Reduced Fecundity of the Two-Spotted Spider Mite on Metal- Chelate-Treated Leaves1

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The EDTA (ethylenediamine tetraacetie acid), DTPA (diethylenetriamine pentaacetie acid), and EDDHA (ethylenediamine dihydroxy-phenyl-acetic acid) chelates of iron, and the EDTA chelates of manganese zinc, and magnesium to bean leaves in the laboratory reduced the fecundity of the two-spotted spider mite, Tetranyechus telarius (L.), by as much as 90%. The EDTA chelates of magnesium and iron were the most active. The chelates were applied in three ways: by direct spraying of detached leaves, by supplementation of nutrient media in which beans were grown, and by addition to the media in which leaf discs were floated. The two last-mentioned methods were the most effective. Longer intervals between treatment of the plants or leaves and exposure of female mites produced reductions in fecundity, suggesting that some plant physiological process is involved in the chelate effect. Reduced fecundity was demonstrated also on leaves of strawberry, sweet potato, and hop sprayed with the chelates.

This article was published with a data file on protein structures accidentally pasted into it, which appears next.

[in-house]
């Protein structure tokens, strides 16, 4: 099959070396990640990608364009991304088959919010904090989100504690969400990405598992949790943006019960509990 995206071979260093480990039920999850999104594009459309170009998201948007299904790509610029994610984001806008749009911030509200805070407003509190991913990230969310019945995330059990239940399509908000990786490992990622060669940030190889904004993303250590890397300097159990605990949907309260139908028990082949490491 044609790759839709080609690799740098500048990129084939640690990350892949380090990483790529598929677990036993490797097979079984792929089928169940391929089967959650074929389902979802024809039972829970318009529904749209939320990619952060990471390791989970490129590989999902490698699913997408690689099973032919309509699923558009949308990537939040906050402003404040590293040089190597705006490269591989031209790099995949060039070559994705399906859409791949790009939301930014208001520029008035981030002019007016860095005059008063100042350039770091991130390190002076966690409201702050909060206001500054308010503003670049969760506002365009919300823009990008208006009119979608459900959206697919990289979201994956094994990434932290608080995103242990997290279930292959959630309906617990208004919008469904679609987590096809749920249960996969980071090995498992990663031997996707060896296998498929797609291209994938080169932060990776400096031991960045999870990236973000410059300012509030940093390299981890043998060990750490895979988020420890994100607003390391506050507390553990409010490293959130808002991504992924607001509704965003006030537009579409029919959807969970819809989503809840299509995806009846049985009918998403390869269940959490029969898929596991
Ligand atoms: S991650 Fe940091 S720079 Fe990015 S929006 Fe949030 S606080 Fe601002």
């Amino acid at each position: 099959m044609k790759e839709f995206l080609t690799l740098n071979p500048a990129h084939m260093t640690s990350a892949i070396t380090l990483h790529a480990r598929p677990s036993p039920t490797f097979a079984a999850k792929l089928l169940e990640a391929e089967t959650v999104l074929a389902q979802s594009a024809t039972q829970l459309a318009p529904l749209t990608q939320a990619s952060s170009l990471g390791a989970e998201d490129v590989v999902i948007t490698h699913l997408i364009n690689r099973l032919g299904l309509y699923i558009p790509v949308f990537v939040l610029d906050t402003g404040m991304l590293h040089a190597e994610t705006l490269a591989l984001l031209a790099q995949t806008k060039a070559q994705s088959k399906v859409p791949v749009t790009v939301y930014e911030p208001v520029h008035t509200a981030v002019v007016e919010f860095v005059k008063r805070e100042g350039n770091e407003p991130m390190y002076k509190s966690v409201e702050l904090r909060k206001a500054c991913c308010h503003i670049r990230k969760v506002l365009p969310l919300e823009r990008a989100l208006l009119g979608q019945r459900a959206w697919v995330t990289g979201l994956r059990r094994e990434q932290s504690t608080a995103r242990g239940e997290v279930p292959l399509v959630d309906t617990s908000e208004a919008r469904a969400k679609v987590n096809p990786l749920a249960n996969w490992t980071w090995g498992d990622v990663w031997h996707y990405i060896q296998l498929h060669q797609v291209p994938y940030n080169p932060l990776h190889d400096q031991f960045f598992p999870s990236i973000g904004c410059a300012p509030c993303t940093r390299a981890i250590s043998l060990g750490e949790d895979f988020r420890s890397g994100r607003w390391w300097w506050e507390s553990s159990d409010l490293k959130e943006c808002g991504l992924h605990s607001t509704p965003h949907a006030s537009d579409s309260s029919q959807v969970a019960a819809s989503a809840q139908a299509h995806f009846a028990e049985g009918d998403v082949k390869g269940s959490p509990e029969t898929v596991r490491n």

Document Type: Research Article

Publication date: February 1, 1964

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